Post scriptum: In between writing and publishing this post, UBC’s Rare Books and Special Collections purchased a second leaf from the St Albans Bible, which has been digitized together with the leaf that sparked this post (here are direct links to recto and verso). I wish to thank Jan Van Acker (Abdijmuseum Ten Duinen) for correcting my interpretation of the quoted payment to Mahiet by Pucelle.
References and useful sources
Colophons de manuscrits occidentaux des origines au XVIe siècle. 6 vols. Fribourg: Éditions universitaires, 1965-1982).
Delisle, Léopold. “Les livres d’Heures du duc de Berry.” Gazette des Beaux-Arts 29 (1884): 97–110, 281–292, and 391–405.
Delisle, Léopold. La Bible de Robert de Billyng et de Jean Pucelle. Paris: H. Champion, 1910.
Deuchler, Florens. “Jean Pucelle: Facts and Fictions.” The Metropolitan Museum of Art Bulletin 29 (1971): 253-256 (download it here).
Gwara, Scott. Otto Ege’s Manuscripts: A Study of Ege’s Manuscript Collections, Portfolios, and Retail Trade, with a Comprehensive Handlist of Manuscripts Collected or Sold. Cayce, SC: De Brailes, 2013.
de Hamel, Christopher. “Leaf of a Bible Manuscript.” In Fine Books and Book Collecting, edited by Christopher de Hamel and Richard A. Linenthal, 10-12. Leamington Spa: James Hall, 1981.
Keane, Marguerite A. “Collaboration in the Hours of Jeanne de Navarra.” In Jean Pucelle: Innovation and Collaboration in Manuscript Painting, edited by Kyunghee Pyon and Anna D. Russakoff, 131-148. Turnhout: Brepols, 2013.
Kidd, Peter. The McCarthy Collection: French Miniatures (London: Ad Ilissum, 2020, forthcoming).
Kuroiwa, Mie. “Working with Jean Pucelle and His Successors: The Case of the Saint Louis Master (Mahiet?).” In Jean Pucelle: Innovation and Collaboration in Manuscript Painting, edited by Kyunghee Pyon and Anna D. Russakoff, 111-129. Turnhout: Brepols, 2013.
Kwakkel, Erik. “Commercial Organisation and Economic Innovation.” In The Production of Books in England, 1350-1530, edited by Alexandra Gillespie and Daniel Wakelin, 173-191. Cambridge: Cambridge University Press, 2011.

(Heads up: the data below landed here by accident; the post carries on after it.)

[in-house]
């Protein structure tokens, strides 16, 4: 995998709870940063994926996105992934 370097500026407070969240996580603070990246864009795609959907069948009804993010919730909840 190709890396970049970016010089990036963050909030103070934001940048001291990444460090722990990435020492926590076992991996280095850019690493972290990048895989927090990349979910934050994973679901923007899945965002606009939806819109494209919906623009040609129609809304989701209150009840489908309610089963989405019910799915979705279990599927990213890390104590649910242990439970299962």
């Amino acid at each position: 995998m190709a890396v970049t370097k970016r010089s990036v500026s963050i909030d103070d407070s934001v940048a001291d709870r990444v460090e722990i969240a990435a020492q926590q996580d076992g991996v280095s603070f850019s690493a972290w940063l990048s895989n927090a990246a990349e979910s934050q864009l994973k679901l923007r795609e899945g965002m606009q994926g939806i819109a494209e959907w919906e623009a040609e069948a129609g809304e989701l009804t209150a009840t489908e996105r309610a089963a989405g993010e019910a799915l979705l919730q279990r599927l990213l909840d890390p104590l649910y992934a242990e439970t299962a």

Rouse, Richard H., and Mary A. Rouse. Manuscripts and Their Makers: Commercial Book Producers in Medieval Paris, 1200–1500. 2 vols. Studies in Medieval and Early Renaissance Art History 25. Turnhout: Harvey Miller, 2000.
Addendum: known St Albans Bible leaves (institutional libraries only)
I aim to create a student project about this bible based on the surviving leaves. Please contact me at erik.kwakkel [at] ubc.ca if you know where other specimens are kept. The list below includes items with a stable location and is therefore limited to institutional libraries. There are many leaves in private ownership (this publication by Peter Kidd, for example, identifies twenty specimens), but it is hard to trace them and to keep track of their current location (they are more likely to change ownership than those kept in library).
Cambridge, MA, Houghton Library, MS Lat. 471: 1 Samuel, 1 leaf (catalogue entry here).
M712.141: 2 Corinthians, 1 leaf (catalogue record here).
Poughkeepsie, Vassar College Archives & Special Collections Library, Scheetz MS 27: Interpretation of Hebrew Names. Alert by Ronald Patkus, head of Special Collections.
Reading, University of Reading Library, MS 90: 1 Chronicles (part image here).